Cashner was masterful. He didn’t surrender a hit until the last of the fourth inning. That was the first hit off of an Orioles’ starter since Sunday afternoon in the Bronx. For a team that didn’t know what it’s starting rotation was going to look like two weeks ago, that’s pretty impressive.
This game was a pitcher’s duel for most of the evening. Toronto’s starter Stroman matched Cashner almost pitch-for-pitch. However as can be the case in many instances, one team caught the opposing pitcher right as he was running out of gas. Best time to score runs against a pitcher who’s on his game, as Stroman was!
Stroman started to run out of gas in the sixth inning. Unfortunately for Toronto, they couldn’t get him out quick enough. Or more realistically they couldn’t get the bullpen ready in time. And that was to the Orioles’ benefit tonight.
The O’s got on the board in the top of the sixth on Jonathan Villar‘s RBI-triple. And it was a tight grounder all the way down the right field line and into the corner. Rogers Centre has been a house of horrors for the Birds over the years. But for once it was the Orioles who took advantage of the dimensions and the turf at the ballpark in the great white north, yielding them a run.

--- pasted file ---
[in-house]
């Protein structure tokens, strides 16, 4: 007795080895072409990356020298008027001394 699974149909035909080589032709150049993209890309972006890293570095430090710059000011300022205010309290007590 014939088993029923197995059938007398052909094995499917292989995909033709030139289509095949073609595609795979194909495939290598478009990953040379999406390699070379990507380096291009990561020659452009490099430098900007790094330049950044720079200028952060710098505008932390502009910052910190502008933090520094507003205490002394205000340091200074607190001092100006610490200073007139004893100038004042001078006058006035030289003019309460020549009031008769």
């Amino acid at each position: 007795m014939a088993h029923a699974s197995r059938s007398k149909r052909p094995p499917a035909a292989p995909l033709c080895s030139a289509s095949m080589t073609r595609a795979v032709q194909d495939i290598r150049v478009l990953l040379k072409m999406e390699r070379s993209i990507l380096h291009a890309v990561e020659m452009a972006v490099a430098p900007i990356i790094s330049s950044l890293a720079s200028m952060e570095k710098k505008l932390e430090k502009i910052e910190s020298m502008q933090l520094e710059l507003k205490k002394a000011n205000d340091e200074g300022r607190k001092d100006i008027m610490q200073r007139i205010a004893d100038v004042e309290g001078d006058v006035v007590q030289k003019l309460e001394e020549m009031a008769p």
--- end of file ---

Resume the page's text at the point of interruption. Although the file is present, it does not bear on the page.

Later in that sixth inning Trey Mancini would plate Villar with an RBI-single, giving the Birds a 2-0 lead. And that would end up being the insurance run in a sense. The O’s threatened in the ninth but were unable to put an additional run across. Toronto would smack a solo homer in the last of the ninth, but that was the only threat they posed. And it was an inconsequential threat at the end of the day.